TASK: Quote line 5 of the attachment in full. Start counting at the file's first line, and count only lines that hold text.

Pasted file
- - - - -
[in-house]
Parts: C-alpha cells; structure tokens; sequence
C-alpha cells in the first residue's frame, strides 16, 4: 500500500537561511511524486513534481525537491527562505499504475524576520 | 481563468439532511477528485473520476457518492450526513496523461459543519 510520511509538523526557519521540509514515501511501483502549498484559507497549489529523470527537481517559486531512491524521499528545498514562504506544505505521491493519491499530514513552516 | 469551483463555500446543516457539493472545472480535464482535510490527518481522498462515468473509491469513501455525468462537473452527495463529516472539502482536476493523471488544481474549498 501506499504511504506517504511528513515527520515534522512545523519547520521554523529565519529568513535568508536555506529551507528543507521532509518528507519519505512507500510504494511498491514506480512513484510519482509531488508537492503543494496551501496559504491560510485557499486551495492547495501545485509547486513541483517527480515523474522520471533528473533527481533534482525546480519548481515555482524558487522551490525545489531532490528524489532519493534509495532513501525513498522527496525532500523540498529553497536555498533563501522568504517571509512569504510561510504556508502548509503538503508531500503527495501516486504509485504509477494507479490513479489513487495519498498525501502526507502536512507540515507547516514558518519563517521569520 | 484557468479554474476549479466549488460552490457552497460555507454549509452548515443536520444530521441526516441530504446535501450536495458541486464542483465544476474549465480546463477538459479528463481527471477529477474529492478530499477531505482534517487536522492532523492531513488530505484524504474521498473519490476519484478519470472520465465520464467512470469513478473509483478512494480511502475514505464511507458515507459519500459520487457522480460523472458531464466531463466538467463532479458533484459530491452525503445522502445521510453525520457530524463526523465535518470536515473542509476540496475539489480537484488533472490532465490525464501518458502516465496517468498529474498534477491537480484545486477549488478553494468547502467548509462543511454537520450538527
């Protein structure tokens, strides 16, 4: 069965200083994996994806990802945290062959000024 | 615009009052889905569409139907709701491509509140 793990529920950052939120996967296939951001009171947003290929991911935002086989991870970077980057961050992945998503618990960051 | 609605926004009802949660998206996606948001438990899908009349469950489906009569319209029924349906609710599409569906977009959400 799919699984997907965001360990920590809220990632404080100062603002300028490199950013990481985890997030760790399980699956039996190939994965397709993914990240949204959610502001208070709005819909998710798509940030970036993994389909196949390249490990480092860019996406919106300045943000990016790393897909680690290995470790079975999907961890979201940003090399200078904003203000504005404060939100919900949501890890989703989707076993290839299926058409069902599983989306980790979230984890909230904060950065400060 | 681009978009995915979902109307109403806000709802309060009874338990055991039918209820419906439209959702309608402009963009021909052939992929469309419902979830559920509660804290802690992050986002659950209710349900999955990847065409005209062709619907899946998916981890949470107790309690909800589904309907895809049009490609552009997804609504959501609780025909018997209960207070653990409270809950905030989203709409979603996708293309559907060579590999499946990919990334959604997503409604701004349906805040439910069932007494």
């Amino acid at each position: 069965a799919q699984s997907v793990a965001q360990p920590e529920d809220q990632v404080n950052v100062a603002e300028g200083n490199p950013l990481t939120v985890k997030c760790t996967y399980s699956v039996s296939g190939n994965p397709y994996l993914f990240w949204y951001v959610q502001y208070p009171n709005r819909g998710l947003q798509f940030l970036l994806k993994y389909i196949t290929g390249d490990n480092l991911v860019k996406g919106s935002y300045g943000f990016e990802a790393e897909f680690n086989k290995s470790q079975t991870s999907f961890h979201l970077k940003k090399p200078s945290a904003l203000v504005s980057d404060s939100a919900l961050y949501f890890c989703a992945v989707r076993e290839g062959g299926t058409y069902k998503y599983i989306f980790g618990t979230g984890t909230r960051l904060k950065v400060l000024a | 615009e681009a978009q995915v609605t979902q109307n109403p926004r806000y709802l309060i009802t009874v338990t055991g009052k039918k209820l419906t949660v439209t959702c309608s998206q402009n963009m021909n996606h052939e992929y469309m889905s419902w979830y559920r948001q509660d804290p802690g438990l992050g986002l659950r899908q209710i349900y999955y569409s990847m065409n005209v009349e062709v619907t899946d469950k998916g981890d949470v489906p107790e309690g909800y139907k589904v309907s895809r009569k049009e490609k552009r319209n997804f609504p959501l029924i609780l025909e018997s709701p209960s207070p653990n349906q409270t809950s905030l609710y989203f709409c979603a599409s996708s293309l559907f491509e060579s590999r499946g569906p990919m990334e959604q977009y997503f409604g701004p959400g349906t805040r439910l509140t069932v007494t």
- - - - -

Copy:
């Amino acid at each position: 069965a799919q699984s997907v793990a965001q360990p920590e529920d809220q990632v404080n950052v100062a603002e300028g200083n490199p950013l990481t939120v985890k997030c760790t996967y399980s699956v039996s296939g190939n994965p397709y994996l993914f990240w949204y951001v959610q502001y208070p009171n709005r819909g998710l947003q798509f940030l970036l994806k993994y389909i196949t290929g390249d490990n480092l991911v860019k996406g919106s935002y300045g943000f990016e990802a790393e897909f680690n086989k290995s470790q079975t991870s999907f961890h979201l970077k940003k090399p200078s945290a904003l203000v504005s980057d404060s939100a919900l961050y949501f890890c989703a992945v989707r076993e290839g062959g299926t058409y069902k998503y599983i989306f980790g618990t979230g984890t909230r960051l904060k950065v400060l000024a | 615009e681009a978009q995915v609605t979902q109307n109403p926004r806000y709802l309060i009802t009874v338990t055991g009052k039918k209820l419906t949660v439209t959702c309608s998206q402009n963009m021909n996606h052939e992929y469309m889905s419902w979830y559920r948001q509660d804290p802690g438990l992050g986002l659950r899908q209710i349900y999955y569409s990847m065409n005209v009349e062709v619907t899946d469950k998916g981890d949470v489906p107790e309690g909800y139907k589904v309907s895809r009569k049009e490609k552009r319209n997804f609504p959501l029924i609780l025909e018997s709701p209960s207070p653990n349906q409270t809950s905030l609710y989203f709409c979603a599409s996708s293309l559907f491509e060579s590999r499946g569906p990919m990334e959604q977009y997503f409604g701004p959400g349906t805040r439910l509140t069932v007494t």